We’ve heard people or even know some personally who readily make the claim “All religions are basically the same.”  Here Paul issues a succinct and ringing refutation.  The refutation is particularly resonant when comparing Christianity with Islam.  It is blasphemy to a Muslim to 1) say God has a Son, 2) that we are the children of God, that we have a parent-child relationship with the Creator, not a master-servant one, and 3) that we creature are heir to anything from God.  All religions are NOT basically the same, and if Uncle Dick is stupid enough to make that statement as you pass the Thanksgiving cranberries around, you should not hesitate to lovingly and gently as you can using facts make Uncle Dick look like the doofus he is, because you love him and want him to get to Heaven, not because you will savor the his humiliation…even though you might, because he is after all Uncle Dick.

Job 28-30; Galatians 3

June 5, 2017

Job 28:20-23, 28

As for wisdom, where does she come from?

Where is the place of understanding?

She is hidden from the eyes of every living thing; even from the birds of the air she is concealed.

Abaddon and Death say, “Only by rumor have we heard of her.”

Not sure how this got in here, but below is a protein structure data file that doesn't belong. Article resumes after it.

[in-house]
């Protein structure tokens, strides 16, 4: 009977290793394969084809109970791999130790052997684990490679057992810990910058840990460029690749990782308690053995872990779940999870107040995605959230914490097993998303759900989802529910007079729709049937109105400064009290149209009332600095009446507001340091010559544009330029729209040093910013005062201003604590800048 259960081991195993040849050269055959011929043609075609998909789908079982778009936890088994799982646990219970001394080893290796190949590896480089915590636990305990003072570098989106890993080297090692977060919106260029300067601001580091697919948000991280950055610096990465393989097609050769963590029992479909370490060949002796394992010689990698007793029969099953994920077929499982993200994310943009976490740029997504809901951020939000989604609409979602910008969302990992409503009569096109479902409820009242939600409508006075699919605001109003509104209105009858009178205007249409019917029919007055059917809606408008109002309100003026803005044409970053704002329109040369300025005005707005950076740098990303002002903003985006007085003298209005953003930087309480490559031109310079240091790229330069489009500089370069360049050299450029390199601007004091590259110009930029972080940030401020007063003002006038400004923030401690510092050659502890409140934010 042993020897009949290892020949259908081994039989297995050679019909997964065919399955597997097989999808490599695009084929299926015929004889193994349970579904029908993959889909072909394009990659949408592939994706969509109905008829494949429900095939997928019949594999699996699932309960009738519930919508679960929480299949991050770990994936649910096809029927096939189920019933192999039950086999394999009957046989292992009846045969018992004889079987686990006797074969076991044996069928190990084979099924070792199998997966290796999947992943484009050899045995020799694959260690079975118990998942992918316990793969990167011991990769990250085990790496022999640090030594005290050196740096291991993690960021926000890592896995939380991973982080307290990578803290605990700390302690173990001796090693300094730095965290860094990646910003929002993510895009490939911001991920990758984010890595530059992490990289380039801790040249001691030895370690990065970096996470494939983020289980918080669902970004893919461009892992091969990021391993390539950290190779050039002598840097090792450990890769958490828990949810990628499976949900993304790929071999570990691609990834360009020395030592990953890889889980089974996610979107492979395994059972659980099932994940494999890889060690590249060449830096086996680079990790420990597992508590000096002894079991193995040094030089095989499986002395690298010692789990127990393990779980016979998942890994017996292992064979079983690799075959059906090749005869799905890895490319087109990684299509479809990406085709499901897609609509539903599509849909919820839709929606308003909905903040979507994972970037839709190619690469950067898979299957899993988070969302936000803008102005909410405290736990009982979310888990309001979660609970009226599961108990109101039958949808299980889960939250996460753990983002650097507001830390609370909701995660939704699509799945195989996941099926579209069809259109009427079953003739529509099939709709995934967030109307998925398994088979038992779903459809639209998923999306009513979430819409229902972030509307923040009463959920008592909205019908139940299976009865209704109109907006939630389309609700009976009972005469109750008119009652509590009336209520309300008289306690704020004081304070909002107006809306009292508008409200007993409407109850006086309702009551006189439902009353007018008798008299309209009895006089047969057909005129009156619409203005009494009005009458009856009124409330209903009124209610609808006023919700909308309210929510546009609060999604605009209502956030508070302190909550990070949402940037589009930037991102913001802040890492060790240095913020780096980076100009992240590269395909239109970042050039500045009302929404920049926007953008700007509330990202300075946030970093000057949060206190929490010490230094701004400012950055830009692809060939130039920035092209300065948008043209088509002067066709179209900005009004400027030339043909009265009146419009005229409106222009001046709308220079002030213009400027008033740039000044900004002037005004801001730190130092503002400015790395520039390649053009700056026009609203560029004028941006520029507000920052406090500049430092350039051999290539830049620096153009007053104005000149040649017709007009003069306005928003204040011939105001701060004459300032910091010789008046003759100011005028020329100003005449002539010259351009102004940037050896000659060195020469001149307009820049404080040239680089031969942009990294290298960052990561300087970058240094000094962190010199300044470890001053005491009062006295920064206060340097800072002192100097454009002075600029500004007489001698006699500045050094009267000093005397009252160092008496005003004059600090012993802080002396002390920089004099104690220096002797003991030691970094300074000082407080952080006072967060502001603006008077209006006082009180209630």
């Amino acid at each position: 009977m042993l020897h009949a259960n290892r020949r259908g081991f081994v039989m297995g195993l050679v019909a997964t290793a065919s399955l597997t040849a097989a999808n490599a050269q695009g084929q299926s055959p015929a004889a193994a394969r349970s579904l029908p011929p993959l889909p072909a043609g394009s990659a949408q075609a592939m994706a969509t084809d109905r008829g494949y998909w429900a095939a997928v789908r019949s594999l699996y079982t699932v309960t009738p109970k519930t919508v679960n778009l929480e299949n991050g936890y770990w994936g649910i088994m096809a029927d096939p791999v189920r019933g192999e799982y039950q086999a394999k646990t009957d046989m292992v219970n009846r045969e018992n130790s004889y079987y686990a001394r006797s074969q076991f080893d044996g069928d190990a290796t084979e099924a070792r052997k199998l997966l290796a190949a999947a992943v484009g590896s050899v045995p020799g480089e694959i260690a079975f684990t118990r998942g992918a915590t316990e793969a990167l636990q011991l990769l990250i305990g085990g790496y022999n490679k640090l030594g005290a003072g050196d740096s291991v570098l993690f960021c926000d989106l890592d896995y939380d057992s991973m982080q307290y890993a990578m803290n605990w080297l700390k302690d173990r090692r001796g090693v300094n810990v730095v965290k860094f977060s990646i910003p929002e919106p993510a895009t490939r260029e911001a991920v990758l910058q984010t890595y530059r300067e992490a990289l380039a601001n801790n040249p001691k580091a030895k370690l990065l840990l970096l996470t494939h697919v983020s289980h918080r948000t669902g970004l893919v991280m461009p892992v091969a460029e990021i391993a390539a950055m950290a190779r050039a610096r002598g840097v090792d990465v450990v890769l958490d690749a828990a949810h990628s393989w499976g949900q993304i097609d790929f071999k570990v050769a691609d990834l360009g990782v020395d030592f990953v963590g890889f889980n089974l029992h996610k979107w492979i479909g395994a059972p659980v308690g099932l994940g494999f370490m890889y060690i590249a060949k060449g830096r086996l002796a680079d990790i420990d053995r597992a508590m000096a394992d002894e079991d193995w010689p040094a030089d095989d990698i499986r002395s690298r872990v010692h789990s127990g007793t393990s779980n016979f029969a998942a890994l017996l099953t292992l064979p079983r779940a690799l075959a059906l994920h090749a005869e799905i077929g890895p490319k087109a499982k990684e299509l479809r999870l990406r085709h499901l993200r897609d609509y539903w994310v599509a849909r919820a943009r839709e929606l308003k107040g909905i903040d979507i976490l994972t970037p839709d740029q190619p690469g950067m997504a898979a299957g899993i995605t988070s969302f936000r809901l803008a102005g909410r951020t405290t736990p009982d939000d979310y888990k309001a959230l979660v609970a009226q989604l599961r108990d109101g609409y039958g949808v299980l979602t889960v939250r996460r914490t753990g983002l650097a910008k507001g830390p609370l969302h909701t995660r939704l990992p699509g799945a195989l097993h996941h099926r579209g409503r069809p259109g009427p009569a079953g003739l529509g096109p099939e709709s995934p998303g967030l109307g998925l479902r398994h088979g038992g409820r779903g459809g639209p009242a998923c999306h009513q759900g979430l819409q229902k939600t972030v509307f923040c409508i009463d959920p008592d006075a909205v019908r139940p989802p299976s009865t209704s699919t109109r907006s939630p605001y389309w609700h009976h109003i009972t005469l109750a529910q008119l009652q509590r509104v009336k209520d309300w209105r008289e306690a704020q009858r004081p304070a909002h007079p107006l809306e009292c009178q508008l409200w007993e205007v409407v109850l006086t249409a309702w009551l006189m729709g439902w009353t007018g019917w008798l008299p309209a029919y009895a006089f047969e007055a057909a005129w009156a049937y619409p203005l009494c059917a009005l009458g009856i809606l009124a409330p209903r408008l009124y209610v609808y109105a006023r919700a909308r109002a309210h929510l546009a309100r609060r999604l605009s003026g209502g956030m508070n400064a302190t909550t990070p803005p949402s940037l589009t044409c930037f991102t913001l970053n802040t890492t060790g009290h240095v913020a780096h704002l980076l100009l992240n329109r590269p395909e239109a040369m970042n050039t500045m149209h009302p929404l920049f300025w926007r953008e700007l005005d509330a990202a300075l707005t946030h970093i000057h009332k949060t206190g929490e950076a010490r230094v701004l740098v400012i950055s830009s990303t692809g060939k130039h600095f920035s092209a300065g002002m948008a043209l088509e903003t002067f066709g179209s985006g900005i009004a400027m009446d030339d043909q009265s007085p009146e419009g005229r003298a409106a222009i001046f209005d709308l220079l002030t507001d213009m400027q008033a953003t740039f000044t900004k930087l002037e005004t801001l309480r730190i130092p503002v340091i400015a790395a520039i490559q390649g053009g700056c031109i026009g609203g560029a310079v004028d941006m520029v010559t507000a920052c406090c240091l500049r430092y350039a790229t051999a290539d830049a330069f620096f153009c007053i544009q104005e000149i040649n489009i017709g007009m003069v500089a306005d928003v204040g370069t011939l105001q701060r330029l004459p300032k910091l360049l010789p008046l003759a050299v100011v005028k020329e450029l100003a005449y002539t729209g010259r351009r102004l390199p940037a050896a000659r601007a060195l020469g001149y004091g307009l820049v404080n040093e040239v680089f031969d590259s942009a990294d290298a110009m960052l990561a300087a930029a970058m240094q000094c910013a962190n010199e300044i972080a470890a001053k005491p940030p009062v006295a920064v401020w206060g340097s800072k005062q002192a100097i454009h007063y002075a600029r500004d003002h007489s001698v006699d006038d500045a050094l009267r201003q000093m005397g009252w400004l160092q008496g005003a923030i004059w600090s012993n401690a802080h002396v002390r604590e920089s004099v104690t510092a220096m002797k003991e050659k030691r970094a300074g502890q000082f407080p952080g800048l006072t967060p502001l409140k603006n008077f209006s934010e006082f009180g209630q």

But God understands the way to her;  it is he who knows her place.

And to mortals he said: See: the fear of the Lord is wisdom; and avoiding evil is understanding.

Is it just me or is the world in a whirl of mad confusion?  Job complains of the inaccessibility of true wisdom in the world, but claims it is only found in God.  I got a haircut this morning, and picked up an AARP magazine while waiting, and was attracted to an interview with Helen Mirren, the celebrated British actress.  I’ve admired much of her work, like in “The Queen”, and from the article it seems like she is a genuinely nice, fulfilled, happy person.  But she made a statement “I have no religion.  If I have a soul it has nothing to do with God or religion, but is the spiritual part of my imagination.  The theater and acting is my religion.”  She’s been married to American director Taylor Hackford since 1997, and they have no children.  Then I came home and watched an episode of “Battle Ready” on EWTN, which emphasized the importance of prayer.  “Prayer is the water of the soul” a priest of the Omaha diocese said, “Without it the soul withers and ultimately dies of dehydration.”  Who is echoing true wisdom?  I’m going with the priest.